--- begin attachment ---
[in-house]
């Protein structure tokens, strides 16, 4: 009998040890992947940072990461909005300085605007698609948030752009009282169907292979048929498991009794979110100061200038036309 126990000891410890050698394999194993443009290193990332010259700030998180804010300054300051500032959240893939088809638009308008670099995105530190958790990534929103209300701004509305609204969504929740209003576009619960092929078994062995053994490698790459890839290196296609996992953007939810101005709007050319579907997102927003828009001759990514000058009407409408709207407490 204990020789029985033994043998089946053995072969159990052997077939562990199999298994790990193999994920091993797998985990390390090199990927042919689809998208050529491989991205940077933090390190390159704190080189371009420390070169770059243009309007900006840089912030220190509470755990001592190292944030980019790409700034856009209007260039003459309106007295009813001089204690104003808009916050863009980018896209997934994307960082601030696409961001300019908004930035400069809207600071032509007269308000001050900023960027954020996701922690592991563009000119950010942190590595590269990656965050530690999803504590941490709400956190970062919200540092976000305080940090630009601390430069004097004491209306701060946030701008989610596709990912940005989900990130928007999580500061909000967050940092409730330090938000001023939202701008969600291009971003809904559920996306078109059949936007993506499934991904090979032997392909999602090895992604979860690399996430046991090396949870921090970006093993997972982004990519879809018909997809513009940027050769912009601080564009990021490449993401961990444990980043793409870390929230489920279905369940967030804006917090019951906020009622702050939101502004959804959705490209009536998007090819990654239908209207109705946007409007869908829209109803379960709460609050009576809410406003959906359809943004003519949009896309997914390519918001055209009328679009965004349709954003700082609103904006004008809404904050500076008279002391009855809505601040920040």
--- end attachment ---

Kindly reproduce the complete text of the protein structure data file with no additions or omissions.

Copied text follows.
[in-house]
């Protein structure tokens, strides 16, 4: 009998040890992947940072990461909005300085605007698609948030752009009282169907292979048929498991009794979110100061200038036309 126990000891410890050698394999194993443009290193990332010259700030998180804010300054300051500032959240893939088809638009308008670099995105530190958790990534929103209300701004509305609204969504929740209003576009619960092929078994062995053994490698790459890839290196296609996992953007939810101005709007050319579907997102927003828009001759990514000058009407409408709207407490 204990020789029985033994043998089946053995072969159990052997077939562990199999298994790990193999994920091993797998985990390390090199990927042919689809998208050529491989991205940077933090390190390159704190080189371009420390070169770059243009309007900006840089912030220190509470755990001592190292944030980019790409700034856009209007260039003459309106007295009813001089204690104003808009916050863009980018896209997934994307960082601030696409961001300019908004930035400069809207600071032509007269308000001050900023960027954020996701922690592991563009000119950010942190590595590269990656965050530690999803504590941490709400956190970062919200540092976000305080940090630009601390430069004097004491209306701060946030701008989610596709990912940005989900990130928007999580500061909000967050940092409730330090938000001023939202701008969600291009971003809904559920996306078109059949936007993506499934991904090979032997392909999602090895992604979860690399996430046991090396949870921090970006093993997972982004990519879809018909997809513009940027050769912009601080564009990021490449993401961990444990980043793409870390929230489920279905369940967030804006917090019951906020009622702050939101502004959804959705490209009536998007090819990654239908209207109705946007409007869908829209109803379960709460609050009576809410406003959906359809943004003519949009896309997914390519918001055209009328679009965004349709954003700082609103904006004008809404904050500076008279002391009855809505601040920040």